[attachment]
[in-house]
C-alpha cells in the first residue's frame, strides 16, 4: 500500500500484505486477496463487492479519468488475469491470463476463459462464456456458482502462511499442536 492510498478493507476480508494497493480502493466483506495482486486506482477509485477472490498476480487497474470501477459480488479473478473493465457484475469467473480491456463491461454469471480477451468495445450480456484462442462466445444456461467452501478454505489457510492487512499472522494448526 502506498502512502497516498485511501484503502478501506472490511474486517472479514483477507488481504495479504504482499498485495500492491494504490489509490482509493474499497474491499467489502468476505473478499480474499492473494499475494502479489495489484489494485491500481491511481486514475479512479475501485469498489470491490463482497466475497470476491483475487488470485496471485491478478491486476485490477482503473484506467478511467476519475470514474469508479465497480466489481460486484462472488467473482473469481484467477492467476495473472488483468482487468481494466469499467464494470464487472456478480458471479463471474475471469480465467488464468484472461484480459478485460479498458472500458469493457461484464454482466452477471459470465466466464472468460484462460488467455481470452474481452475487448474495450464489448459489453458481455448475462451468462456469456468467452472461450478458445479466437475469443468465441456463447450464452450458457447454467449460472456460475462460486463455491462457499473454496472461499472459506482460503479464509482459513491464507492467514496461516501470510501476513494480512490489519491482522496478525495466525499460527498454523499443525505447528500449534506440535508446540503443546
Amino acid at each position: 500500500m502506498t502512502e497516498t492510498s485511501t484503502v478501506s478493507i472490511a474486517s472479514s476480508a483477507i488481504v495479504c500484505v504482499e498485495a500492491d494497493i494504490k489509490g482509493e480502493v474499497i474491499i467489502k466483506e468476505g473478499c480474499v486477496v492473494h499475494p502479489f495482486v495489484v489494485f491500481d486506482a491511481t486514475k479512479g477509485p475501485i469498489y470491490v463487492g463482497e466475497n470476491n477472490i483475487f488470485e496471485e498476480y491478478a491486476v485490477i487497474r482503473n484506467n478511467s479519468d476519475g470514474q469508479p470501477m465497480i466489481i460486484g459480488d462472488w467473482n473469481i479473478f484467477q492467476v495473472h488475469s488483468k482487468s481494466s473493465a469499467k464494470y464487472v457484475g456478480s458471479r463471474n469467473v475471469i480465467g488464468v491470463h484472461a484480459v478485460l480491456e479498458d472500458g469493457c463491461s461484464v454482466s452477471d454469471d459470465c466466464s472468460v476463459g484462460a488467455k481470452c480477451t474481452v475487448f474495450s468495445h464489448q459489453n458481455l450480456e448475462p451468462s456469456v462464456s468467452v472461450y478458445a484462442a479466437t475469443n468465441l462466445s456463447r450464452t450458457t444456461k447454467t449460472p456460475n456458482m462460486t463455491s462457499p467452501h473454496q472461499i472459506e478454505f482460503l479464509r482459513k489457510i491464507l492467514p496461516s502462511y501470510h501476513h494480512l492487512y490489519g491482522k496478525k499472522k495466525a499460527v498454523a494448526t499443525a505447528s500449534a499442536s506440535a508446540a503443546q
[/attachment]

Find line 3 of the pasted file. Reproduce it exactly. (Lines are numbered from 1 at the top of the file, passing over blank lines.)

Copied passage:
Amino acid at each position: 500500500m502506498t502512502e497516498t492510498s485511501t484503502v478501506s478493507i472490511a474486517s472479514s476480508a483477507i488481504v495479504c500484505v504482499e498485495a500492491d494497493i494504490k489509490g482509493e480502493v474499497i474491499i467489502k466483506e468476505g473478499c480474499v486477496v492473494h499475494p502479489f495482486v495489484v489494485f491500481d486506482a491511481t486514475k479512479g477509485p475501485i469498489y470491490v463487492g463482497e466475497n470476491n477472490i483475487f488470485e496471485e498476480y491478478a491486476v485490477i487497474r482503473n484506467n478511467s479519468d476519475g470514474q469508479p470501477m465497480i466489481i460486484g459480488d462472488w467473482n473469481i479473478f484467477q492467476v495473472h488475469s488483468k482487468s481494466s473493465a469499467k464494470y464487472v457484475g456478480s458471479r463471474n469467473v475471469i480465467g488464468v491470463h484472461a484480459v478485460l480491456e479498458d472500458g469493457c463491461s461484464v454482466s452477471d454469471d459470465c466466464s472468460v476463459g484462460a488467455k481470452c480477451t474481452v475487448f474495450s468495445h464489448q459489453n458481455l450480456e448475462p451468462s456469456v462464456s468467452v472461450y478458445a484462442a479466437t475469443n468465441l462466445s456463447r450464452t450458457t444456461k447454467t449460472p456460475n456458482m462460486t463455491s462457499p467452501h473454496q472461499i472459506e478454505f482460503l479464509r482459513k489457510i491464507l492467514p496461516s502462511y501470510h501476513h494480512l492487512y490489519g491482522k496478525k499472522k495466525a499460527v498454523a494448526t499443525a505447528s500449534a499442536s506440535a508446540a503443546q